Neither fish nor fowl Top Spot is one of my favourite AP titles. It was an experiment to capture the 16 - 17 year old school leaver (office boy / apprentice) market in the same way that Valentine had become the top selling magazine for teenage girls. It featured articles on fashion, boxing and jazz alongside pin-ups of Brigitte Bardot, Marilyn Monroe and Jayne Mansfield, as well as various fiction and non-fiction text stories, and some great swashbuckling, gun blazing strips.
Size wise, it was larger than the normal run of the mill comic - about the size of Weekend or Tit-Bits, and produced on the usual poor quality paper. A young man called Brian Woodford, hitherto an office junior on such AP titles as Playhour, Jack and Jill, Sun and Comet was at the helm of this title until it folded.
Top Spot's publishing period was blighted by the 1959 printing industry strike that plunged Britain back into an agrarian black hole for six weeks in the summer - many comic and magazine titles did not survive this set back, and although Top Spot struggled on with a slightly different format it was eventually merged with Film Fun in January 1960.
Trying to collect issues of Top Spot today is still marred by that long ago strike as numbering and dating are both fuzzy. What follows is an issue guide that I hope will help fellow collectors.
Issue 1 (25 October 1958) to issue 30 (16 May 1959) all appeared weekly on Saturday and were both numbered and dated. I have heard it said that number 13 was not published for bad luck reasons - this is not true.
From 23 May 1959 (issue 31) issues were only dated and continued without interuption until 20 June 1959 (issue 35).
The following week (27 June 1959) an issue (36 in the series) that was neither dated nor numbered appeared (see scan above). This can be accurately dated by the calendar given in its centre pages that shows the month of July 1959 - a feature of Top Spot was that each issue published at the end of the month included a centre-fold pin-up and the calendar for the following month. This was to be the last issue of Top Spot for several weeks.
22 August 1959 (issue 37 in the series) saw the return of Top Spot which continued until the 16 January 1960 (issue 58 in the series), merging with Film Fun the following week (23 January 1960).
During its short life Top Spot published some of the finest western strip stories ever produced by AP: whether these stories were especially commissioned with the paper in mind or were just "art in stock" is unknown - frankly who cares when one could enjoy stories penned by Ernest Haycock, Norman Fox and Bellah and done such justice by the hands of Geoff Campion, Ruggero Giovannini, Renato Polese, Gino D'Antonio, Arturo Del Castillo, Graham Coton, and Robert Forest.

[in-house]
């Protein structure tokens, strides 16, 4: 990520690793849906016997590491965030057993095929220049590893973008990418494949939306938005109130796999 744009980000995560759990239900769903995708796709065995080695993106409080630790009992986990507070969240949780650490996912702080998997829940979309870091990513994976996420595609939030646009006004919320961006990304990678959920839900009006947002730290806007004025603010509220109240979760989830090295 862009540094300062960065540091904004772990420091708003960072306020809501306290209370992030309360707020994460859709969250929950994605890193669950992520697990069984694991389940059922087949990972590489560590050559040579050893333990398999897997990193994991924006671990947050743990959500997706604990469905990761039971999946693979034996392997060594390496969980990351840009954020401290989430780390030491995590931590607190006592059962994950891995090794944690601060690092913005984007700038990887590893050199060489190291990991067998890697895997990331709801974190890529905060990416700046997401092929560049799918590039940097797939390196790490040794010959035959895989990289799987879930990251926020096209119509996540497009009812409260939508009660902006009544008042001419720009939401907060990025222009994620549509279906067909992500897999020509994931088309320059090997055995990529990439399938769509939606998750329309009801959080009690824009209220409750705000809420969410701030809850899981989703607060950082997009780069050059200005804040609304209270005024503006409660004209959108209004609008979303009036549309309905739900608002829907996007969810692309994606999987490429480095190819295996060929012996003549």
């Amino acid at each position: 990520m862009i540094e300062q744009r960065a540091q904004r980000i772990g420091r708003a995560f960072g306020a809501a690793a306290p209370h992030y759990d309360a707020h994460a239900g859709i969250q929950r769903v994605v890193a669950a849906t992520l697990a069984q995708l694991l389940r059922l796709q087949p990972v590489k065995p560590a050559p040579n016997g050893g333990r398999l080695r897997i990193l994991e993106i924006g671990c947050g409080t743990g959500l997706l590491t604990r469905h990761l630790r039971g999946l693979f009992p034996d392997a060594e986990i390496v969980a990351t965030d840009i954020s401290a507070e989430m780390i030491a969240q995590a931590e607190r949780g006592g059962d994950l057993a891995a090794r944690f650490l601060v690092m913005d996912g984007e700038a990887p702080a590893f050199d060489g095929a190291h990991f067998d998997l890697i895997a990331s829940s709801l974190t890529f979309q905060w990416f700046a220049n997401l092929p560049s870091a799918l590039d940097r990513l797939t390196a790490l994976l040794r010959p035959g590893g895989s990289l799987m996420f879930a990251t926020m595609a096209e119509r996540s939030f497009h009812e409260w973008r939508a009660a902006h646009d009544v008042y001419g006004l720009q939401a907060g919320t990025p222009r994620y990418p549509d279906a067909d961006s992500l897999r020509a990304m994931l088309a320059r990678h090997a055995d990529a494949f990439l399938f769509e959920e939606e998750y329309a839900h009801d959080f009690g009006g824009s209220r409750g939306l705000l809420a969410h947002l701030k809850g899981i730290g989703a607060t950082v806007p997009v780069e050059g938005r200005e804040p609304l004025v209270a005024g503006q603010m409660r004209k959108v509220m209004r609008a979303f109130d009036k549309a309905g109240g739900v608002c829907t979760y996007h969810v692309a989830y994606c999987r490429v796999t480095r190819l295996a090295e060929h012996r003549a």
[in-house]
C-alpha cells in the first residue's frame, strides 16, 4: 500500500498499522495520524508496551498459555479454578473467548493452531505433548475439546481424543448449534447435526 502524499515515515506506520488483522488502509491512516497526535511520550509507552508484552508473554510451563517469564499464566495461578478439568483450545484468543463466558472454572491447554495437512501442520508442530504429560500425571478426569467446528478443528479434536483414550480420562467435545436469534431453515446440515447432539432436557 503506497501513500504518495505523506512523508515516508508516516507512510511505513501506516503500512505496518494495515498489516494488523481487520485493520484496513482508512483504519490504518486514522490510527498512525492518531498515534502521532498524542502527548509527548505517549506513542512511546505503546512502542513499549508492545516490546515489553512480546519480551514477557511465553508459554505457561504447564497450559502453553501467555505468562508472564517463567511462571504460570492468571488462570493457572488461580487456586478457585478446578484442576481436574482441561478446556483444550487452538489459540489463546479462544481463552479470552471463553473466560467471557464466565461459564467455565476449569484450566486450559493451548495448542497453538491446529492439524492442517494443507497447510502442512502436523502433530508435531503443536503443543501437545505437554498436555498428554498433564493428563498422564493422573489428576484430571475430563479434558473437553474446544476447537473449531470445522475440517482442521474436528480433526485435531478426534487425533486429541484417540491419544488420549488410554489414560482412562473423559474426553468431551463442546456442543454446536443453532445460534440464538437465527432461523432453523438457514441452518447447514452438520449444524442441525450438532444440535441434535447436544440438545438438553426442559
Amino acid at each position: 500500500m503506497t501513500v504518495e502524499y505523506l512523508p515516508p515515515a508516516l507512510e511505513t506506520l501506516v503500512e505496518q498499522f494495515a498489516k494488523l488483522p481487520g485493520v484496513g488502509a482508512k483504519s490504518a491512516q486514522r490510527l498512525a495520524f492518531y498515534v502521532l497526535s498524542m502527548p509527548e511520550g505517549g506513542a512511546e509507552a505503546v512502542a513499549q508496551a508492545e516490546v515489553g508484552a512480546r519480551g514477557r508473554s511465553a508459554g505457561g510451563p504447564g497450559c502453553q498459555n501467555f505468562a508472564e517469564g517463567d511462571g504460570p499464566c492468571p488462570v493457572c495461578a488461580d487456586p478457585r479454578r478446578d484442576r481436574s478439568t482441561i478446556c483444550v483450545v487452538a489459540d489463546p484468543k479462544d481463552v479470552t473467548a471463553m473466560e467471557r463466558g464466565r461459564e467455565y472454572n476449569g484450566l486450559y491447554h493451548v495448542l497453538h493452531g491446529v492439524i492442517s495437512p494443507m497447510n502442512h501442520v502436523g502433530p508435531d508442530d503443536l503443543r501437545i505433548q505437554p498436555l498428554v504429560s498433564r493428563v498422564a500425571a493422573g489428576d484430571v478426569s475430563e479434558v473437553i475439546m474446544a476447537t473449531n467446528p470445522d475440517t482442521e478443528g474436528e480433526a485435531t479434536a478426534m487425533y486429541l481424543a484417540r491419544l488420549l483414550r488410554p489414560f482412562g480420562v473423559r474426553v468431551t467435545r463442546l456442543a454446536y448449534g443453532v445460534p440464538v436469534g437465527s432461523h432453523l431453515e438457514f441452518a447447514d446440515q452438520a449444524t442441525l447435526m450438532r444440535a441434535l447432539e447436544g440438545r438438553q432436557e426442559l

For those who prefered the sword over the six-shooter, adaptations of stories by Raphael Sabatini abounded, alongside Dumas, Oscar Wilde and Edgar Allan Poe and were brought to life by the likes of Jesus Blasco, Phillip Mendoza and Cecil Doughty. Other historical adaptations were The Bewitching Borgia (Lucretia) and the story of highwayman Jack Sheppard, Maximilian and The Devils Quartermaster (the last two both drawn by Dino Battaglia).
For gritty drama there was the long running series Manhunt by Colin Meritt. Two stories were adapted from P.G. Wodehouse, The Heroic Chump (21 February 1959) and The Bacon and Egg Affair (31 October 1959) both drawn by Cecil Orr.
There was also an irregular "mini-series" featuring a mixture of original archive photographic material and comic strip - these were all of a biographical nature starting with Bargain in Blood (Life of John Dillinger) and going on through The Life and Death of James Dean and The Blacksmiths Punch (life of Bob Fitzsimmons world heavy weight boxer), to name only a few. The artwork for these was done by Ferdinando Tacconi.
The factual text stories ranged across various subjects (usually bloodthirsty) from the gladatorial events in ancient Rome (based on the book Those About to Die by Dan Mannix) to the lives of Burke and Hare (Edinburghs own resurrectionists). The spot illustrations for these stories varied between the adult Men's Stories variety (see sample) to some wonderful illustrations by the likes of Fortunino Matania (the story of the Queen of Sheba).
Fictional text tales were usually on the general themes of murder, westerns, World War two heroics or mystery. Aside from all this there were articles on music (jazz predominating), films and filmstars, sport (boxing, football and for some strange reason quite a few articles on bull fighting), fashion and pinups.
There were several free gifts issued during its life time, these were:
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